• Are there any key references missing?

        • Have authors engaged with relevant empirical and theoretical literature where suitable?

        • Have the authors cited grey literature, for example newspaper or magazine sources, in place of appropriate academic literature?

        • Are the cited studies an up-to-date representation of current knowledge?

        Method articles

        A method article describes an advancement or development of current methodological approaches. This includes new study methods, substantive modifications to existing methods, or innovative applications of existing methods to new research questions. For more information, see the page here.

        • Is the new method clearly described and is the description of the method sound? 

        • Are sufficient details provided to allow replication of the method development and its use by others? 

        • Is there a rationale for why the new method is needed?

        • Is the new method compared to existing approaches?

        • Is it clear to the reader how participants are selected and recruited when using this method (where relevant)?

        • Is there any potential bias in the data collection or in the recruitment of participants (where relevant)?

        • Has the author reflected on their own social and political context in relation to their research design?

        • Are there any concerns about the ethics of the method described?

        • Are the conclusions about the method and its performance adequately supported by the findings presented in the article?

        Data Notes

        Data notes are a short peer-reviewed article type that concisely describe research data stored in a repository. Data notes do not include any analysis or conclusions. For more information on what data notes are and what constitutes “research data”, see this page.

        • Is the rationale for creating the dataset(s) clearly described? 

        • Are data or other primary material presented in a clear and appropriate manner?

        • Is the presentation of tables, figures and other primary material consistent with their description and interpretation in the text?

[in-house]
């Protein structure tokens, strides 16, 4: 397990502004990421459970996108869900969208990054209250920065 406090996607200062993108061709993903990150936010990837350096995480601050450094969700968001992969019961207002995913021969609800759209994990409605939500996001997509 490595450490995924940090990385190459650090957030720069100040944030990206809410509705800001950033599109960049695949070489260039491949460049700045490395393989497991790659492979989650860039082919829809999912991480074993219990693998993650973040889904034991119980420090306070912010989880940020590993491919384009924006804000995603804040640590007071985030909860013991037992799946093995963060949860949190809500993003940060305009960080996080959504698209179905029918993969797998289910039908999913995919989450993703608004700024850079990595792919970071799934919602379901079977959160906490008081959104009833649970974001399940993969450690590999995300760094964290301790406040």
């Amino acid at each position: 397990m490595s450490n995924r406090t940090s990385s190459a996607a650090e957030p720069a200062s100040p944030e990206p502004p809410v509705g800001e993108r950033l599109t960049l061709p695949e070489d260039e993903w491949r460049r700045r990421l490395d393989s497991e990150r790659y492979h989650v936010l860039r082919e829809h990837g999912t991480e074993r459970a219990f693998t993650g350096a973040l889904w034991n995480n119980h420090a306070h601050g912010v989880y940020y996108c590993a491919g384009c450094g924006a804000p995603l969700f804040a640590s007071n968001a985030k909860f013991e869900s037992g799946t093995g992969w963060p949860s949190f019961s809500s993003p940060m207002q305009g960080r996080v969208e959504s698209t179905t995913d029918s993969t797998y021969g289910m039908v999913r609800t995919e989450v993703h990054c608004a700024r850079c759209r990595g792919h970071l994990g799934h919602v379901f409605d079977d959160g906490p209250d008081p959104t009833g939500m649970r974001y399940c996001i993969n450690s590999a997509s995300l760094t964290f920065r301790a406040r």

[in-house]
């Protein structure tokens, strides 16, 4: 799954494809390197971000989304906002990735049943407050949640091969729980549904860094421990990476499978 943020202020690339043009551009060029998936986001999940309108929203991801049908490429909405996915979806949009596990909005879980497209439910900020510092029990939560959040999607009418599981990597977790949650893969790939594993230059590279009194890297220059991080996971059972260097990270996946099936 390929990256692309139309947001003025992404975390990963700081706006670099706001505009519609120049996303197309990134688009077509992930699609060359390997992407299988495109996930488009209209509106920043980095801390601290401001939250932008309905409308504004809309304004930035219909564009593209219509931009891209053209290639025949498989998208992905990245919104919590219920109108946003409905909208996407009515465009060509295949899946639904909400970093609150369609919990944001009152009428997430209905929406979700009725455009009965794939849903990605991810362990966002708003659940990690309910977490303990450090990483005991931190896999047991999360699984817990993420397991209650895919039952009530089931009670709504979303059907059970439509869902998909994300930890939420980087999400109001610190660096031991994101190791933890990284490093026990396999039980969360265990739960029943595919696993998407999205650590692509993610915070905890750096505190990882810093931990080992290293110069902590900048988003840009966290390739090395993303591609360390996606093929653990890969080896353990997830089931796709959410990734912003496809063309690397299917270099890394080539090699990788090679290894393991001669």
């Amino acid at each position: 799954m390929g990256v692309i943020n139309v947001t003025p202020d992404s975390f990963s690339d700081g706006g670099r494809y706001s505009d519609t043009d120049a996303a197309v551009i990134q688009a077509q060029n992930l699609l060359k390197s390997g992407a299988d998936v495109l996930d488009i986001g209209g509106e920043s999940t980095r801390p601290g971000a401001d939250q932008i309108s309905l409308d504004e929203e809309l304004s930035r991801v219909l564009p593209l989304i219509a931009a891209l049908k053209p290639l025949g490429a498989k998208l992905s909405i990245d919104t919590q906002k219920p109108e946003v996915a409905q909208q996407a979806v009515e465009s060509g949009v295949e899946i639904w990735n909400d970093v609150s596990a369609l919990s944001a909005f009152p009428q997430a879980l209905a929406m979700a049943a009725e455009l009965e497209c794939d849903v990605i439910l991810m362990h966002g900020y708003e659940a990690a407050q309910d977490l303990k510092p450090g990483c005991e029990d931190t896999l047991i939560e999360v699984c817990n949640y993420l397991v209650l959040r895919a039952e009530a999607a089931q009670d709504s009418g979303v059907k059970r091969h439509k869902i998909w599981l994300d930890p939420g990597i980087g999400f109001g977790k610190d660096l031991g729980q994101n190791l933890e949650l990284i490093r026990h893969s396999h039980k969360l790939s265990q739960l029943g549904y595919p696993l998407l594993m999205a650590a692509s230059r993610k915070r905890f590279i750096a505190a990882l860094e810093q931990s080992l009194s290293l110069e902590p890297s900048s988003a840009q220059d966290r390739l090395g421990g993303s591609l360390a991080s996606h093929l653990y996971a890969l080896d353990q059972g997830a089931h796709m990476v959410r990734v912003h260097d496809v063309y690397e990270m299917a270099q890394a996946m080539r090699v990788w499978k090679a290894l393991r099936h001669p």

• Are the materials and methods for collecting and storing the data appropriate?

        • Where applicable, are sufficient details of methods and materials provided to allow replication by others? 

        • Are any limitations of the dataset(s) clearly described?

        • Is information on where and how to access the dataset included as part of a data availability statement?

        • Are the datasets clearly presented in a useable and accessible format?
          [Please consider whether dataset files are clearly described and labelled]

        Final checks – before you submit your report

        • Have you given a brief summary of the article as you understand it, and highlighted the key messages?  

        • Have you given positive/general feedback as well as constructive criticism?  

        • Have you made it clear which of your concerns are major (significant points, essential for publication) or minor (smaller issues, may not be essential for publication)? 

        • Are your concerns specific, with examples where possible? 

        • Have you numbered your comments and referred to page/ line numbers in the article to make it easy for the authors to address your points?  

        • Is your feedback constructive, and focused on the article content? 

        • If you were the authors, would you understand how to improve the manuscript?  

        • If you were the editor, would the comments be detailed enough to help you to make a decision? 

        • Have you checked the spelling and grammar in your report? 

        • Have you included your comments in the correct places in the online system – checking that any confidential comments for editors are in the right place – and have you answered all the questions?

        I still have questions

        Please read our extensive frequently asked questions section for answers to common questions on reviewing a manuscript.

        FAQs before review

        FAQs during review

        FAQs after submitting your report